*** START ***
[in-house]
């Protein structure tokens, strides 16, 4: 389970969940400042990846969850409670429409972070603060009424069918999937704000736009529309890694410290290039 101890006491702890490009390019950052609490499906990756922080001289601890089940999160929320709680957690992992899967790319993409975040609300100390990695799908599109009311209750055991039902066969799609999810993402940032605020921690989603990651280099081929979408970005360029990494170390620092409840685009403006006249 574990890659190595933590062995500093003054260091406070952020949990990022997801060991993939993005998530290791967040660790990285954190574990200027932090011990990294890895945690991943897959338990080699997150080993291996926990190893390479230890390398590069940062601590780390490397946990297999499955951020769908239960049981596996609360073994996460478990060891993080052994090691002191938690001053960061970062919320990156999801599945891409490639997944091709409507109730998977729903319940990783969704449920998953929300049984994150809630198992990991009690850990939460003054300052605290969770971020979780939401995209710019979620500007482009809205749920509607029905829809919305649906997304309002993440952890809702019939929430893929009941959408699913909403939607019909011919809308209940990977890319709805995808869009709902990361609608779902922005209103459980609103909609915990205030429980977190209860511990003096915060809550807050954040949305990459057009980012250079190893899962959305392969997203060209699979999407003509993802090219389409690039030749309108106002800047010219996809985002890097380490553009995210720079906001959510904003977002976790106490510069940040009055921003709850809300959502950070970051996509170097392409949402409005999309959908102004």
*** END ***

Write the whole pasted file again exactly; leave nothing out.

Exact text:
[in-house]
């Protein structure tokens, strides 16, 4: 389970969940400042990846969850409670429409972070603060009424069918999937704000736009529309890694410290290039 101890006491702890490009390019950052609490499906990756922080001289601890089940999160929320709680957690992992899967790319993409975040609300100390990695799908599109009311209750055991039902066969799609999810993402940032605020921690989603990651280099081929979408970005360029990494170390620092409840685009403006006249 574990890659190595933590062995500093003054260091406070952020949990990022997801060991993939993005998530290791967040660790990285954190574990200027932090011990990294890895945690991943897959338990080699997150080993291996926990190893390479230890390398590069940062601590780390490397946990297999499955951020769908239960049981596996609360073994996460478990060891993080052994090691002191938690001053960061970062919320990156999801599945891409490639997944091709409507109730998977729903319940990783969704449920998953929300049984994150809630198992990991009690850990939460003054300052605290969770971020979780939401995209710019979620500007482009809205749920509607029905829809919305649906997304309002993440952890809702019939929430893929009941959408699913909403939607019909011919809308209940990977890319709805995808869009709902990361609608779902922005209103459980609103909609915990205030429980977190209860511990003096915060809550807050954040949305990459057009980012250079190893899962959305392969997203060209699979999407003509993802090219389409690039030749309108106002800047010219996809985002890097380490553009995210720079906001959510904003977002976790106490510069940040009055921003709850809300959502950070970051996509170097392409949402409005999309959908102004």